Jordyn mentions how “tests and quizzes have been the biggest hurdle so far.” Mr. Amar agrees, but the department has been doing their absolute best to combat this. Mr. Amar explains how for math specifically, their goal is to eventually move to completely online assessments. However, online assessments make it hard to look at work, a vital part of any math class. So in order to see work (important we want that partial credit) there seem to be two options: students scanning in their work or, Mr. Amar’s new approach: making tests/quizzes shorter and having students make videos of them doing their work. He explains how this allows teachers to see a student’s thought process and the way they approached a problem.
With this type of situation where teachers are monitoring lots of students at once from just one screen at home, cheating is a concern. In order to combat this, Mr. Amar explains how he is making the tests harder but most importantly, phrasing the test questions so that they’re harder to cheat on. He is making the questions so they are “less about getting the right answer, and more about explaining why something works and understanding the problem.” This comes with consequences. Mina explains how in her class, AP Calculus BC, since their only grades are tests, not having traditional tests will affect them.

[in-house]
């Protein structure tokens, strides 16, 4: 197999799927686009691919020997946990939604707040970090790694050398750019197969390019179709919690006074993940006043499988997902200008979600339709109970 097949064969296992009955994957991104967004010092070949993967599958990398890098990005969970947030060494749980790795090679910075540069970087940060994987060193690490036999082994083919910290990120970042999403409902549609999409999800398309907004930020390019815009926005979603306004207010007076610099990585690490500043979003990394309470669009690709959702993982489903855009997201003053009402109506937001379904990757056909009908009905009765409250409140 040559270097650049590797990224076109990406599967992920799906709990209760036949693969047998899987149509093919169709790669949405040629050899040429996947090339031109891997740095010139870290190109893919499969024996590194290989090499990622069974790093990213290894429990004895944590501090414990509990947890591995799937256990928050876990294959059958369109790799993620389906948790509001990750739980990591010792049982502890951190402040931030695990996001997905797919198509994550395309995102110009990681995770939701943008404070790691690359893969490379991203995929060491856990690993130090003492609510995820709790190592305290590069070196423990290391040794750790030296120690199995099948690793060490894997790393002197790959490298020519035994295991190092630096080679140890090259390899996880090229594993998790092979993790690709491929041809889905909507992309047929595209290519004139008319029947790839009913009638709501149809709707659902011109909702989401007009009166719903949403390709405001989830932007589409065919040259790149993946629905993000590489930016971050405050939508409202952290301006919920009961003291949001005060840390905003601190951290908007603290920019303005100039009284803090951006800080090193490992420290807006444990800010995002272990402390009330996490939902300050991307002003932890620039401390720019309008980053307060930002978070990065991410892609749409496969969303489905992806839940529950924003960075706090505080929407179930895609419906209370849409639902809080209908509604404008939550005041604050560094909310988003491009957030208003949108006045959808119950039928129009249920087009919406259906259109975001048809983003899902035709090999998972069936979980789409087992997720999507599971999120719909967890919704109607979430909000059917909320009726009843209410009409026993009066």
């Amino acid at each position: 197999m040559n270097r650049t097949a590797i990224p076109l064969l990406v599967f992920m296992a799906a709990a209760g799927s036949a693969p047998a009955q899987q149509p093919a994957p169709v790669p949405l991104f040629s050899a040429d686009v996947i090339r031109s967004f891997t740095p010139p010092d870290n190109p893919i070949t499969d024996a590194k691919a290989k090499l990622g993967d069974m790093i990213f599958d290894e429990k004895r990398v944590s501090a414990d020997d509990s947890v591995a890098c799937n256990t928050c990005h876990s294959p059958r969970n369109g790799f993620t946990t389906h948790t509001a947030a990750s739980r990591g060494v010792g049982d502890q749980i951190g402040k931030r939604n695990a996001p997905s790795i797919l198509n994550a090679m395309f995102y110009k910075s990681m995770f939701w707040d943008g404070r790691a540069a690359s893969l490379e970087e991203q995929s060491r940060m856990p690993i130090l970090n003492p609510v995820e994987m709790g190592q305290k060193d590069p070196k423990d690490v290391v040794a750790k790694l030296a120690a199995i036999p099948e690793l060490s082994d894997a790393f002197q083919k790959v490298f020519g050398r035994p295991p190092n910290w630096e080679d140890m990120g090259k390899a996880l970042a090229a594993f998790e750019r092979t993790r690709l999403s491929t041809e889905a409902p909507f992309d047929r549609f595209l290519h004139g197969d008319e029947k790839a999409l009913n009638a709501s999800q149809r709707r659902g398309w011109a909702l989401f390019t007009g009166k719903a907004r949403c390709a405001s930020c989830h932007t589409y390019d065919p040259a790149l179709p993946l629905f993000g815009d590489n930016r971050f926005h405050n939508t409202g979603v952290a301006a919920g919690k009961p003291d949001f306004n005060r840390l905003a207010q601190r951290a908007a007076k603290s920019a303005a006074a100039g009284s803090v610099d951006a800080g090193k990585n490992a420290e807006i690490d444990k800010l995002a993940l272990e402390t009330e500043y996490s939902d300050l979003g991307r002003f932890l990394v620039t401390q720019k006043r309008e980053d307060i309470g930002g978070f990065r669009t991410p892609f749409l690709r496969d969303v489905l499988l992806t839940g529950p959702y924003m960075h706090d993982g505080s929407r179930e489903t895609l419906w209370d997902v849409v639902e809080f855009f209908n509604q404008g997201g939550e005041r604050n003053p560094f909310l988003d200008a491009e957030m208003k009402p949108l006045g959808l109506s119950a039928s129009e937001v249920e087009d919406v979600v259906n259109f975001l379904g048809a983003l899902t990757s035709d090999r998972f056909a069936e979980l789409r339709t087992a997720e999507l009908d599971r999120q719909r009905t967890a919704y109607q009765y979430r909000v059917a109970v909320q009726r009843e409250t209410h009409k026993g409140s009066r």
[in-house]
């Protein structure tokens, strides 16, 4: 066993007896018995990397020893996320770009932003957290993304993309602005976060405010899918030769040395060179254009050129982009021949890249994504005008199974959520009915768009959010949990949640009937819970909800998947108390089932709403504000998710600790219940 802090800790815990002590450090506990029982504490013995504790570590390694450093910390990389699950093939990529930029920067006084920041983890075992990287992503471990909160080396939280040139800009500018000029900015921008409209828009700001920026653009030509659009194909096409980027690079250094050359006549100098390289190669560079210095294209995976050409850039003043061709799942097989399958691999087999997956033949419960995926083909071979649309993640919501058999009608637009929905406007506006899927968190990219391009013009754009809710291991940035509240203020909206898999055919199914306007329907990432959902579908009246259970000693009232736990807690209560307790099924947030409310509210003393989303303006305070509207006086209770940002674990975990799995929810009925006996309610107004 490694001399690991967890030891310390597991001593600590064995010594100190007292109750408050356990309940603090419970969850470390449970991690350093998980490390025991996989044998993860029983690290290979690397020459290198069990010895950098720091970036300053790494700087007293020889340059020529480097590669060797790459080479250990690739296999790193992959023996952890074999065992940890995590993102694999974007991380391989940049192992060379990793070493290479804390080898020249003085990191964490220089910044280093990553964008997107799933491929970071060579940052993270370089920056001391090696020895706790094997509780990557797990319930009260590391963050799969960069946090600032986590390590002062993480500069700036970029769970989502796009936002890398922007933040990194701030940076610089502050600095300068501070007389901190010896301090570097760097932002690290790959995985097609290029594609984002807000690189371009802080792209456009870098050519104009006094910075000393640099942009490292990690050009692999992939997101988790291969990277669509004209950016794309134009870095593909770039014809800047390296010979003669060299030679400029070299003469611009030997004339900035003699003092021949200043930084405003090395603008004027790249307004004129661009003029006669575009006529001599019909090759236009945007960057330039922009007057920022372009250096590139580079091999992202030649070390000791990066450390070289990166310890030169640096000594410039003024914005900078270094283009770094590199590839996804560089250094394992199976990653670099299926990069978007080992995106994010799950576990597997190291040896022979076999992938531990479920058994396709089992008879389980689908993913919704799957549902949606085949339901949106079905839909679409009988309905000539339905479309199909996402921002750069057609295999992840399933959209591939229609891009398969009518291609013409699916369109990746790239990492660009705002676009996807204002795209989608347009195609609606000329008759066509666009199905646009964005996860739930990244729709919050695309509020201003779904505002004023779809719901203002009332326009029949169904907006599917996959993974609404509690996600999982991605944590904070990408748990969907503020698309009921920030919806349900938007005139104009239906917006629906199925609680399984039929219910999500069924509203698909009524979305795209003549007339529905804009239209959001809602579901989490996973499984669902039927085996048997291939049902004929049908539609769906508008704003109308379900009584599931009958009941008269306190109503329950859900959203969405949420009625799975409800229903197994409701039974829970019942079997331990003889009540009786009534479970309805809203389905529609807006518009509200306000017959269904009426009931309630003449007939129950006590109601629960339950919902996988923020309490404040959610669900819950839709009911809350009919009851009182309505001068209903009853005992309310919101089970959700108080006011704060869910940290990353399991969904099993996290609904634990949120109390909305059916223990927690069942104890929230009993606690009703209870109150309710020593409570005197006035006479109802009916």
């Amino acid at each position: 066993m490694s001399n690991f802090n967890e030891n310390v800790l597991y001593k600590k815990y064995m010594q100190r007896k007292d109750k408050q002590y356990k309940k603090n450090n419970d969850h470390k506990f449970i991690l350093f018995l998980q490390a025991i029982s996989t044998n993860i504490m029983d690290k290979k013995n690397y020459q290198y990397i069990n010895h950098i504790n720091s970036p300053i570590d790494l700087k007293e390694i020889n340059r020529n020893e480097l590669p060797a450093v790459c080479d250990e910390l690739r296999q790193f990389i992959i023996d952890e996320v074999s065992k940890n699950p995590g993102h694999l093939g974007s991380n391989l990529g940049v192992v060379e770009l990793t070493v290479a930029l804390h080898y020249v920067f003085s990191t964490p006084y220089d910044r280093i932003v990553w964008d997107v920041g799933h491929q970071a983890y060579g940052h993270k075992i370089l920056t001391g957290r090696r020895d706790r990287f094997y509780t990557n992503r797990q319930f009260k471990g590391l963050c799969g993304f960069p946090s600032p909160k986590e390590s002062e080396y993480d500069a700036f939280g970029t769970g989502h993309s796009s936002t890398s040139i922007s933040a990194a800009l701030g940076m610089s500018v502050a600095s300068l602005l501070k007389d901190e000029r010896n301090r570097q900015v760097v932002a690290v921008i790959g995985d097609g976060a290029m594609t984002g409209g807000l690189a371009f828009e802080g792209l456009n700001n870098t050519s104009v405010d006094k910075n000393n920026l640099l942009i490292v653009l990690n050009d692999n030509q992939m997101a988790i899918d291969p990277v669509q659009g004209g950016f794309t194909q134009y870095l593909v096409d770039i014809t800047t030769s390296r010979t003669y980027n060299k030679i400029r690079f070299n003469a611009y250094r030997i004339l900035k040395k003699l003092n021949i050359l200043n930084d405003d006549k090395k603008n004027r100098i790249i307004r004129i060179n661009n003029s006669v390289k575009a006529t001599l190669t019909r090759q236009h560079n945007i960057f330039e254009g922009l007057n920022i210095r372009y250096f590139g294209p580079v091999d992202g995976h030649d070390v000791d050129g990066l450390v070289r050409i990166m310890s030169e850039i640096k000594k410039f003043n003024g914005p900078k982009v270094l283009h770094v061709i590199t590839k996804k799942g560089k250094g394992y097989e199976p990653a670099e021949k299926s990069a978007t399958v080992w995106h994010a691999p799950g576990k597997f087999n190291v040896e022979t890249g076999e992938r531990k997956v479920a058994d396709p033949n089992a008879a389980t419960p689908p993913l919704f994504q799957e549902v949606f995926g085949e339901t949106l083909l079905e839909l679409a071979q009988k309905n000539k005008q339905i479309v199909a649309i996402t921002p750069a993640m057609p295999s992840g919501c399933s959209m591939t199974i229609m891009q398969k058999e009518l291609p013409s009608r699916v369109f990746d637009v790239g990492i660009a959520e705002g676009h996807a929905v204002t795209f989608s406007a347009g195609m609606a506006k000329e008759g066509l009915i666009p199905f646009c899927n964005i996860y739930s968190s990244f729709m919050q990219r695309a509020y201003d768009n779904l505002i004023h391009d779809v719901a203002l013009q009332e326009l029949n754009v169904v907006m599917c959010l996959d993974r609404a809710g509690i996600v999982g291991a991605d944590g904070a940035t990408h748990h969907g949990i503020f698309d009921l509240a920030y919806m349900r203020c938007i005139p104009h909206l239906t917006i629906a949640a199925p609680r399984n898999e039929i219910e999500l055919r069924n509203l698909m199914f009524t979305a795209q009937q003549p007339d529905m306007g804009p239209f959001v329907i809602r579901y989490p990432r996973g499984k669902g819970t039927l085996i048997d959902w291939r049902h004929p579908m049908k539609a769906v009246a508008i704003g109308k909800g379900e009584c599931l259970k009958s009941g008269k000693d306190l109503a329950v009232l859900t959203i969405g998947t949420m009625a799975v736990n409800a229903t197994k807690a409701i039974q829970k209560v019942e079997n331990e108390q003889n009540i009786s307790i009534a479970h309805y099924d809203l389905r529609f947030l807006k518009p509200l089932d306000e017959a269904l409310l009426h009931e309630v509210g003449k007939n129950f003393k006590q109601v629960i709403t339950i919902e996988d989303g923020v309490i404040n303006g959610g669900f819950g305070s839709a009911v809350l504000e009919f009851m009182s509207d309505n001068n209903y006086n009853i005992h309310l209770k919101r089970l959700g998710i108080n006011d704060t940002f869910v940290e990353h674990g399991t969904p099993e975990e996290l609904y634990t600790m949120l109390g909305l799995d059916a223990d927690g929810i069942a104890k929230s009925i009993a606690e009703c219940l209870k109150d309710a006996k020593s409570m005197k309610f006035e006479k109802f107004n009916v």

In terms of student engagement, Mr. Amar also explains how it is just not realistic to expect to be able to monitor everything. “You can’t really know if students are on their phones or not unless you’re watching it all the time,” he says. However, there are ways to see who is paying attention (surprise!). “Most activities have back ends, and if you see x% of the students done with the activity, and one who hasn’t started that gives teachers some insight,” says Mr. Amar. . He jokes how in response to this, a teacher may ask “hey (your name) is your wifi not working or something?” to prompt students to be engaged yet to not call them out.
Something I have heard a lot about and was eager to investigate was student perception of thier being an increase in homework. Mina says that for her “It takes me the same amount of time but the homework is really different. During regular school, we did homework problems from the textbook. Now, we have homework through some sort of online resource like Albert.io or Delta Math or AP Classroom.” She adds how “our homework used to be a lot more problems, and they were a lot more mechanical. Now, our homework has fewer problems, but they’re a lot more challenging, and they are more about enforcing concepts than about enforcing skills.”
However, Jordyn thinks that the department “is doing an excellent job.” She says she can tell that her teacher, Mr. Palmer, is working hard to find quality resources for them to learn the material to the best of thier ability. “He has found numerous videos, worksheets, and extra practice to help reinforce his lessons, and is always available during tutorial and by email,” she says.
Mr. Amar understands that there is a lot going on both for students and teachers, and that everyone needs a break. “I used to always go to 5 till or 3 till, but I’m trying to back off of that.” He understands that “students aren’t as worried about getting through all the material as we are, and that’s okay. That’s been an adjustment for me to make. Not to be too picky.”
He stresses the importance of having an open door policy, where students can voice their comments, concerns and questions. He also adds how important it is to be respectful of students' time and attention. “It's about making the experience as low stress as possible for everyone,” he says.